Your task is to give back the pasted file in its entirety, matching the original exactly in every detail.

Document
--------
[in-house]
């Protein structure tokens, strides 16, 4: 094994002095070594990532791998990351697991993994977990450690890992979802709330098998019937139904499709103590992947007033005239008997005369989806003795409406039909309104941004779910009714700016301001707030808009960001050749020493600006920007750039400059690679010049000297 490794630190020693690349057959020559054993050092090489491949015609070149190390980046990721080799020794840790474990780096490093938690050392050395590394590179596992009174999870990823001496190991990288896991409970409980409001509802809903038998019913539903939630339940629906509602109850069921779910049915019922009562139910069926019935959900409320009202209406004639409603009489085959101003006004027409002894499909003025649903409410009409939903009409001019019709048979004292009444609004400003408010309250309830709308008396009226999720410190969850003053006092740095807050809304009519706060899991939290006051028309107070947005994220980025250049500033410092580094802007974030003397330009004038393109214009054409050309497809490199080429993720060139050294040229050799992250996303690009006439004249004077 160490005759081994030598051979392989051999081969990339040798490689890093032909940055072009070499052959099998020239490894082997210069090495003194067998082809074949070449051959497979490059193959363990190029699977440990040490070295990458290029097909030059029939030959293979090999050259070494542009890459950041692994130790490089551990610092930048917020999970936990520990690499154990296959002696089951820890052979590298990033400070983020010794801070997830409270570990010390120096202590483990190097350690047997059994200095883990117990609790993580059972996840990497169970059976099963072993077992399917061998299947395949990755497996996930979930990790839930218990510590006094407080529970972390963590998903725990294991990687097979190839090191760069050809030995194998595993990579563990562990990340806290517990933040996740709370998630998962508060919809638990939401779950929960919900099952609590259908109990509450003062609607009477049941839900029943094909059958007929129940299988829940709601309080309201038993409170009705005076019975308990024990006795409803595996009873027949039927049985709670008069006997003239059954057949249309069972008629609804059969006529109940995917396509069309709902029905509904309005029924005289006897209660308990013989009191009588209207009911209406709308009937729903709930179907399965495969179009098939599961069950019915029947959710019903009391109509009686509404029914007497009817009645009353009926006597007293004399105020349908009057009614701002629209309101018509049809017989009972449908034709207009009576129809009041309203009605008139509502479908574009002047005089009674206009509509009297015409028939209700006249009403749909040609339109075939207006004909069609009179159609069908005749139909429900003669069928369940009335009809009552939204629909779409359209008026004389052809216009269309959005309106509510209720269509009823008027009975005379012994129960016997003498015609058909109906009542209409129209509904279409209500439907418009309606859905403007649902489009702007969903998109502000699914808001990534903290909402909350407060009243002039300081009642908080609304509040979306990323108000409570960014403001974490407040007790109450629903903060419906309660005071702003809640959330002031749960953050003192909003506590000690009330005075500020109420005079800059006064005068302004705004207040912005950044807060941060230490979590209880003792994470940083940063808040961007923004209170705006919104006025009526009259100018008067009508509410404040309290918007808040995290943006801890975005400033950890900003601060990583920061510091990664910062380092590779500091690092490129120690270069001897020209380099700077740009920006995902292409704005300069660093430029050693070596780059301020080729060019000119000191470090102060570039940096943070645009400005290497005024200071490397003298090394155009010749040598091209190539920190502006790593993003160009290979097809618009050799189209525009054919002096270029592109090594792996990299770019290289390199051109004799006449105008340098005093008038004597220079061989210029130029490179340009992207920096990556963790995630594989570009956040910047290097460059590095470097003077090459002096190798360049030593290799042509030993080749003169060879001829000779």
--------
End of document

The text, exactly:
[in-house]
């Protein structure tokens, strides 16, 4: 094994002095070594990532791998990351697991993994977990450690890992979802709330098998019937139904499709103590992947007033005239008997005369989806003795409406039909309104941004779910009714700016301001707030808009960001050749020493600006920007750039400059690679010049000297 490794630190020693690349057959020559054993050092090489491949015609070149190390980046990721080799020794840790474990780096490093938690050392050395590394590179596992009174999870990823001496190991990288896991409970409980409001509802809903038998019913539903939630339940629906509602109850069921779910049915019922009562139910069926019935959900409320009202209406004639409603009489085959101003006004027409002894499909003025649903409410009409939903009409001019019709048979004292009444609004400003408010309250309830709308008396009226999720410190969850003053006092740095807050809304009519706060899991939290006051028309107070947005994220980025250049500033410092580094802007974030003397330009004038393109214009054409050309497809490199080429993720060139050294040229050799992250996303690009006439004249004077 160490005759081994030598051979392989051999081969990339040798490689890093032909940055072009070499052959099998020239490894082997210069090495003194067998082809074949070449051959497979490059193959363990190029699977440990040490070295990458290029097909030059029939030959293979090999050259070494542009890459950041692994130790490089551990610092930048917020999970936990520990690499154990296959002696089951820890052979590298990033400070983020010794801070997830409270570990010390120096202590483990190097350690047997059994200095883990117990609790993580059972996840990497169970059976099963072993077992399917061998299947395949990755497996996930979930990790839930218990510590006094407080529970972390963590998903725990294991990687097979190839090191760069050809030995194998595993990579563990562990990340806290517990933040996740709370998630998962508060919809638990939401779950929960919900099952609590259908109990509450003062609607009477049941839900029943094909059958007929129940299988829940709601309080309201038993409170009705005076019975308990024990006795409803595996009873027949039927049985709670008069006997003239059954057949249309069972008629609804059969006529109940995917396509069309709902029905509904309005029924005289006897209660308990013989009191009588209207009911209406709308009937729903709930179907399965495969179009098939599961069950019915029947959710019903009391109509009686509404029914007497009817009645009353009926006597007293004399105020349908009057009614701002629209309101018509049809017989009972449908034709207009009576129809009041309203009605008139509502479908574009002047005089009674206009509509009297015409028939209700006249009403749909040609339109075939207006004909069609009179159609069908005749139909429900003669069928369940009335009809009552939204629909779409359209008026004389052809216009269309959005309106509510209720269509009823008027009975005379012994129960016997003498015609058909109906009542209409129209509904279409209500439907418009309606859905403007649902489009702007969903998109502000699914808001990534903290909402909350407060009243002039300081009642908080609304509040979306990323108000409570960014403001974490407040007790109450629903903060419906309660005071702003809640959330002031749960953050003192909003506590000690009330005075500020109420005079800059006064005068302004705004207040912005950044807060941060230490979590209880003792994470940083940063808040961007923004209170705006919104006025009526009259100018008067009508509410404040309290918007808040995290943006801890975005400033950890900003601060990583920061510091990664910062380092590779500091690092490129120690270069001897020209380099700077740009920006995902292409704005300069660093430029050693070596780059301020080729060019000119000191470090102060570039940096943070645009400005290497005024200071490397003298090394155009010749040598091209190539920190502006790593993003160009290979097809618009050799189209525009054919002096270029592109090594792996990299770019290289390199051109004799006449105008340098005093008038004597220079061989210029130029490179340009992207920096990556963790995630594989570009956040910047290097460059590095470097003077090459002096190798360049030593290799042509030993080749003169060879001829000779």